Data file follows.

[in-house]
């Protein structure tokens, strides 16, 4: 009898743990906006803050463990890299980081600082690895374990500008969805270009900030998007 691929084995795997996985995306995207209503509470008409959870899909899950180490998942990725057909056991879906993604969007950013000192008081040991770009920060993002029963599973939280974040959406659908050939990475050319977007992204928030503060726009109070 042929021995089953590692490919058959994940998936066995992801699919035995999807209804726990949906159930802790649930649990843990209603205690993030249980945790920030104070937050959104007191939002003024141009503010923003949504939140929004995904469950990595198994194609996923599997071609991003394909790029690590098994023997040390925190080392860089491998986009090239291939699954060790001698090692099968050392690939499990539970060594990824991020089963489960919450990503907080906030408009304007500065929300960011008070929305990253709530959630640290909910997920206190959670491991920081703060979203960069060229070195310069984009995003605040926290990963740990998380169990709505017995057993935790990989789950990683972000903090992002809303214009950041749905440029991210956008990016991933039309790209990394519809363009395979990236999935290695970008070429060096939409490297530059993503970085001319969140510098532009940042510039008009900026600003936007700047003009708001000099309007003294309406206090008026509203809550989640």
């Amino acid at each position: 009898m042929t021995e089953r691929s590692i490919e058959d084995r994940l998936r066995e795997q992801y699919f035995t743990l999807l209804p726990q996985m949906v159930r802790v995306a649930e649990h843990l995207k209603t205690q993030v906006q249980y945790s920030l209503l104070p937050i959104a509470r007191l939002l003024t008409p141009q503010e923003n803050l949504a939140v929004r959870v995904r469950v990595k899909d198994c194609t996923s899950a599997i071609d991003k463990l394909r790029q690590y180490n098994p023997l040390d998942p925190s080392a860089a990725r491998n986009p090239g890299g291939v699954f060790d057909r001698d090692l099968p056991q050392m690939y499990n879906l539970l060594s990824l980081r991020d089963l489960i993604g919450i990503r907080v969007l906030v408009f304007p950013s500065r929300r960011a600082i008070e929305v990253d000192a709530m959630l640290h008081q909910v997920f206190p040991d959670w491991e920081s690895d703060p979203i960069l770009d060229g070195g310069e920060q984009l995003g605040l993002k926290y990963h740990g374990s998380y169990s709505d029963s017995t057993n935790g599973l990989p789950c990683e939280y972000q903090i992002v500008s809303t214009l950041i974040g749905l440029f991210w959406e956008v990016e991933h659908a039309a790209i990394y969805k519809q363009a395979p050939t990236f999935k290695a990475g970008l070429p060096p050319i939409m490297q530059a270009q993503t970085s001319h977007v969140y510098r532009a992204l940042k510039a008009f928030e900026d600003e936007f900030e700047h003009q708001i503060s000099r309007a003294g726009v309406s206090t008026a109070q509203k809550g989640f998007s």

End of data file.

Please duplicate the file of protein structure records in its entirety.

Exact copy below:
[in-house]
């Protein structure tokens, strides 16, 4: 009898743990906006803050463990890299980081600082690895374990500008969805270009900030998007 691929084995795997996985995306995207209503509470008409959870899909899950180490998942990725057909056991879906993604969007950013000192008081040991770009920060993002029963599973939280974040959406659908050939990475050319977007992204928030503060726009109070 042929021995089953590692490919058959994940998936066995992801699919035995999807209804726990949906159930802790649930649990843990209603205690993030249980945790920030104070937050959104007191939002003024141009503010923003949504939140929004995904469950990595198994194609996923599997071609991003394909790029690590098994023997040390925190080392860089491998986009090239291939699954060790001698090692099968050392690939499990539970060594990824991020089963489960919450990503907080906030408009304007500065929300960011008070929305990253709530959630640290909910997920206190959670491991920081703060979203960069060229070195310069984009995003605040926290990963740990998380169990709505017995057993935790990989789950990683972000903090992002809303214009950041749905440029991210956008990016991933039309790209990394519809363009395979990236999935290695970008070429060096939409490297530059993503970085001319969140510098532009940042510039008009900026600003936007700047003009708001000099309007003294309406206090008026509203809550989640």
């Amino acid at each position: 009898m042929t021995e089953r691929s590692i490919e058959d084995r994940l998936r066995e795997q992801y699919f035995t743990l999807l209804p726990q996985m949906v159930r802790v995306a649930e649990h843990l995207k209603t205690q993030v906006q249980y945790s920030l209503l104070p937050i959104a509470r007191l939002l003024t008409p141009q503010e923003n803050l949504a939140v929004r959870v995904r469950v990595k899909d198994c194609t996923s899950a599997i071609d991003k463990l394909r790029q690590y180490n098994p023997l040390d998942p925190s080392a860089a990725r491998n986009p090239g890299g291939v699954f060790d057909r001698d090692l099968p056991q050392m690939y499990n879906l539970l060594s990824l980081r991020d089963l489960i993604g919450i990503r907080v969007l906030v408009f304007p950013s500065r929300r960011a600082i008070e929305v990253d000192a709530m959630l640290h008081q909910v997920f206190p040991d959670w491991e920081s690895d703060p979203i960069l770009d060229g070195g310069e920060q984009l995003g605040l993002k926290y990963h740990g374990s998380y169990s709505d029963s017995t057993n935790g599973l990989p789950c990683e939280y972000q903090i992002v500008s809303t214009l950041i974040g749905l440029f991210w959406e956008v990016e991933h659908a039309a790209i990394y969805k519809q363009a395979p050939t990236f999935k290695a990475g970008l070429p060096p050319i939409m490297q530059a270009q993503t970085s001319h977007v969140y510098r532009a992204l940042k510039a008009f928030e900026d600003e936007f900030e700047h003009q708001i503060s000099r309007a003294g726009v309406s206090t008026a109070q509203k809550g989640f998007s």